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Psystar enters Chapter 11

Psystar enters Chapter 11

The Psystar "Open Computer" range of Mac OS X-based hackintoshes look in jeopardy as the company files for Chapter 11 protection.

Mainstream hackintosh distributor Psystar may have finally found a way to get Apple's legal eagles off its back: by filing for bankruptcy protection.

As reported by CNet yesterday, the creator of hackintosh systems it dubbed Open Computers – white-box x86 PCs running Apple's Mac OS X – has filed for Chapter 11 bankruptcy protection in the Florida federal court.

Having faced a barrage of attacks from Apple for what it saw as the unlicensed sale of its intellectual property, Psystar's dream of an open computing platform that would offer a cheaper alternative to those wanting a Mac OS X-based system would appear to be floundering.

Citing mounting debts that have reached the not-inconsiderable heights of $250,000 (£157,000) – mostly owed to shipping companies and the company's law firm, along with the rather more pressing concern of back taxes owed to the IRS – the company hopes that by filing for bankruptcy protection it can weather the storm and come back fighting.

In the filing, Psystar places the blame firmly on “the decrease in consumer spending” as the global economic slowdown continues to make its presence felt – and not, purely as an example, on waking the sleeping giant of Apple's crack legal forces. This, coupled with creditors tightening up their terms and demanding faster payments along with rising parts costs, has left the company unable to “turn a significant profit in each sale.

It's not all doom and gloom for the company, however: as part fo the filing Apple's ongoing copyright infringement suit against the company will be suspended until the filing is resolved – after which time it will continue as normal, offering the company little more than a temporary reprieve.

Do you believe Psystar should be allowed to continue selling its range of hackintosh systems, or is Apple well within its rights to hound the company into bankruptcy? Share your thoughts over in the forums.

10 Comments

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harveypooka 27th May 2009, 15:10 Quote
I guess it was on the cards.

I'd attempted to review their products for a while, but they resisted. I spoke to their PR guy, who I'm pretty sure then pretended to be someone else on the phone.

I do wonder about the people who have purchased machines and could potentially have bricks or machines that can't be updated.

Any ideas on how support will continue?
quack 27th May 2009, 15:13 Quote
There probably won't be any.
azrael- 27th May 2009, 15:35 Quote
It always amazes me how Apple is allowed to bully the competition and noone really speaks out about it. What Apple is trying to do is hang on to a sort of monopoly due to "reasons" that sound pretty hollow in my ears.

Perhaps one should be thankful that Apple thus far hasn't commandeered the counterfeit police and their steam roller to demolish the "infringing product".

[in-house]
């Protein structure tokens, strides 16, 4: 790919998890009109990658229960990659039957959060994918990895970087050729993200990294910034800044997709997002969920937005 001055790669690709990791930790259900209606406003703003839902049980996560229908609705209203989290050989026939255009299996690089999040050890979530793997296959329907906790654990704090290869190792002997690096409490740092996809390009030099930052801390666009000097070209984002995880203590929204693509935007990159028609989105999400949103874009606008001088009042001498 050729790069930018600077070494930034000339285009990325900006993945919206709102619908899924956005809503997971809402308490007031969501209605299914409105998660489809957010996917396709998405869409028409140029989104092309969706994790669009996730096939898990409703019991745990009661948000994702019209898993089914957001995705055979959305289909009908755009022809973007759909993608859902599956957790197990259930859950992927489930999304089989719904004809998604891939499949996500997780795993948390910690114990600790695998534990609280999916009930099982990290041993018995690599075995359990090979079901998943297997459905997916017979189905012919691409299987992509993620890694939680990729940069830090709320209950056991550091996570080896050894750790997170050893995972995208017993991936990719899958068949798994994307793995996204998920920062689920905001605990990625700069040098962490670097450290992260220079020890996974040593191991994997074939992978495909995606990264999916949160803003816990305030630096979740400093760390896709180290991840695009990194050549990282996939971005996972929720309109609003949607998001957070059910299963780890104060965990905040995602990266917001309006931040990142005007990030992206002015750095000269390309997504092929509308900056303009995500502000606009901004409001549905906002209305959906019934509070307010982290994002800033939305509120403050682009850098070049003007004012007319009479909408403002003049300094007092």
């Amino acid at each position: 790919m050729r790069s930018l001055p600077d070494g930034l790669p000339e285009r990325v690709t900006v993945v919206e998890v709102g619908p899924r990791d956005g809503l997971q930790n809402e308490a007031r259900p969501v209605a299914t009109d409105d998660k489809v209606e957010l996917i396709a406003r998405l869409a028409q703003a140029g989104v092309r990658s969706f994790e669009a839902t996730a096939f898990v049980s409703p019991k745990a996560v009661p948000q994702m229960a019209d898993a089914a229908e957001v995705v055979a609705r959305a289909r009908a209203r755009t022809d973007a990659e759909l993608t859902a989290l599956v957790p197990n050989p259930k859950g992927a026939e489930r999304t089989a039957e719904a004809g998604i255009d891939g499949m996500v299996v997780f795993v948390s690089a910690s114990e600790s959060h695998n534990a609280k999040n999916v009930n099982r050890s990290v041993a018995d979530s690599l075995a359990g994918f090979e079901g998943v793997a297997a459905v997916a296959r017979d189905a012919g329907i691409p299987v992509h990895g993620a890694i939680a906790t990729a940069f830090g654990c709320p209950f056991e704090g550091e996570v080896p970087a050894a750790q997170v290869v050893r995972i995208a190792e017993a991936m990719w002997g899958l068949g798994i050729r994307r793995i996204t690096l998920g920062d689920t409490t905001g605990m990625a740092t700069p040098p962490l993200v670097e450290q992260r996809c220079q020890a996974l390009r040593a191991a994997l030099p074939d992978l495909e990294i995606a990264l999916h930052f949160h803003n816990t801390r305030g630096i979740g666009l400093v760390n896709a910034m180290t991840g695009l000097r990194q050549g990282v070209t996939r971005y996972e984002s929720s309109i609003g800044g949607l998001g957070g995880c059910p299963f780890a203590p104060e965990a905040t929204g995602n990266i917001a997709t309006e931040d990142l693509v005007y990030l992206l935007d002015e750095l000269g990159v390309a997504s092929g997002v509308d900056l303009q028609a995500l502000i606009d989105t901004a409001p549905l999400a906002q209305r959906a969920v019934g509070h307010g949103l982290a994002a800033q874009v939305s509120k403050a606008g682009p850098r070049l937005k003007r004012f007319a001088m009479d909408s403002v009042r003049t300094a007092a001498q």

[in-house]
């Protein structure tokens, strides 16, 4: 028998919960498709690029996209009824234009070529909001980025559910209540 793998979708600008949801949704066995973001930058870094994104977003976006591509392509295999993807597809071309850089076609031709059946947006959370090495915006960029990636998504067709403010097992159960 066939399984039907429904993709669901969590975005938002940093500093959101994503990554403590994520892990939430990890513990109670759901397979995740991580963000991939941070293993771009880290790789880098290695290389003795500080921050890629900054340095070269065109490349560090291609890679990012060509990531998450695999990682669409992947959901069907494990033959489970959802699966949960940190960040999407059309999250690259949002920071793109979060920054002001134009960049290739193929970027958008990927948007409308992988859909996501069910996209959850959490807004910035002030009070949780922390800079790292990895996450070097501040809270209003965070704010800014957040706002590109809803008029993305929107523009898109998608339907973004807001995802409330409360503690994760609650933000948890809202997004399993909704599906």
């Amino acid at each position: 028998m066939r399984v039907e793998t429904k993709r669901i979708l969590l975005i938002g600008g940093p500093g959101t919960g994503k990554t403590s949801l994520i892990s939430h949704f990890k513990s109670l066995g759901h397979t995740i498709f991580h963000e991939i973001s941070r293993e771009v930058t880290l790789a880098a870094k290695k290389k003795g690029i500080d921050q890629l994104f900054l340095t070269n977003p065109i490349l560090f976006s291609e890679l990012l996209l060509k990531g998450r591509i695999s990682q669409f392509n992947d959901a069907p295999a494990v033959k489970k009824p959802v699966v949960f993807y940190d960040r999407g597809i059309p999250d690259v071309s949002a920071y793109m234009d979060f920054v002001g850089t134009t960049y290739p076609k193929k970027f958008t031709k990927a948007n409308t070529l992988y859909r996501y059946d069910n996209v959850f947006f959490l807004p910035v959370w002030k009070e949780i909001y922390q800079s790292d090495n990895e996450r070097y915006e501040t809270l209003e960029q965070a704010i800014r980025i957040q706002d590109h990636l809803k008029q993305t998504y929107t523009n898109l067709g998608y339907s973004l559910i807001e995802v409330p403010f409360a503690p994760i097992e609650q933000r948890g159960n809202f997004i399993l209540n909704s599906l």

Saivert 27th May 2009, 16:09 Quote
well... isn't Mac OS X considered a firmware for their special computer machines?
It's not a FREE operating system for use on any platform. This is the license.
Whatever Psystar found that made it legal to sell these machines I want to know.

I'm sure I would be sued if I tried to sell my own router hardware with Cisco Router firmware on it.
harveypooka 27th May 2009, 16:22 Quote
Apple prevent you installing their OS on anything other than Apple hardware. I think Psystar tried a variety of ways to get around it. They were also selling the OS preinstalled, which I think violates EULA stuff.

The courts thus far have upheld Apple's side of things.
Bob1234 27th May 2009, 18:23 Quote
Quote:
Originally Posted by Saivert
well... isn't Mac OS X considered a firmware for their special computer machines?
It's not a FREE operating system for use on any platform. This is the license.
Whatever Psystar found that made it legal to sell these machines I want to know.

I'm sure I would be sued if I tried to sell my own router hardware with Cisco Router firmware on it.

Wasnt it on the basis that "a Mac is just a bog standard Intel based PC" and that the version of OS X supplied was a perfectly legal copy?

Its not really like making your own router and putting someone elses firmware in it, its exactly like buying a preinstalled PC and reinstalling Linux on it because you dont want Windows.
wafflesomd 27th May 2009, 19:21 Quote
I'd like them to see them remain in business.

I can't stand how much apple charges for their crap.

lol http://store.apple.com/us/product/MA631Z/B?fnode=MTY1NDA5OQ&mco=MjE0NTg5Nw
HourBeforeDawn 27th May 2009, 21:03 Quote
see that was Apples plans all along, get a smaller company involved in a drawn out lawsuit until they go bankrupt so no matter the out come of the case, Apple wins.... and to think people say M$ is a monopoly ha....
Faulk_Wulf 27th May 2009, 22:06 Quote
Wait, isn't OSX an ... OS?
I can put Ubuntu on anything. (Almost literally, not even traditional computers.)
I can but Windows on any machine that can run it.
If I buy a legit copy of OSX, why can't I put it on any machine that can run it?
I get that very few machines CAN run it, but if I'm willing to go through the hassle, and have a legit license? My time, my money.

Its like any other mod. If you can buy the parts and have the time to make it all work together-- why should they be allowed to stop you? Shouldn't a EULA clause that prevents such fair use be seen as anti-competative and as an attempt to monopolize a sector of the market?
wuyanxu 28th May 2009, 00:21 Quote
Apple's EULA is the problem, the court have no choice but to follow that agreement. IMHO the EULA should be thrown out of the window, their OS is great, but why do we have to use their crappy genuine hardware?
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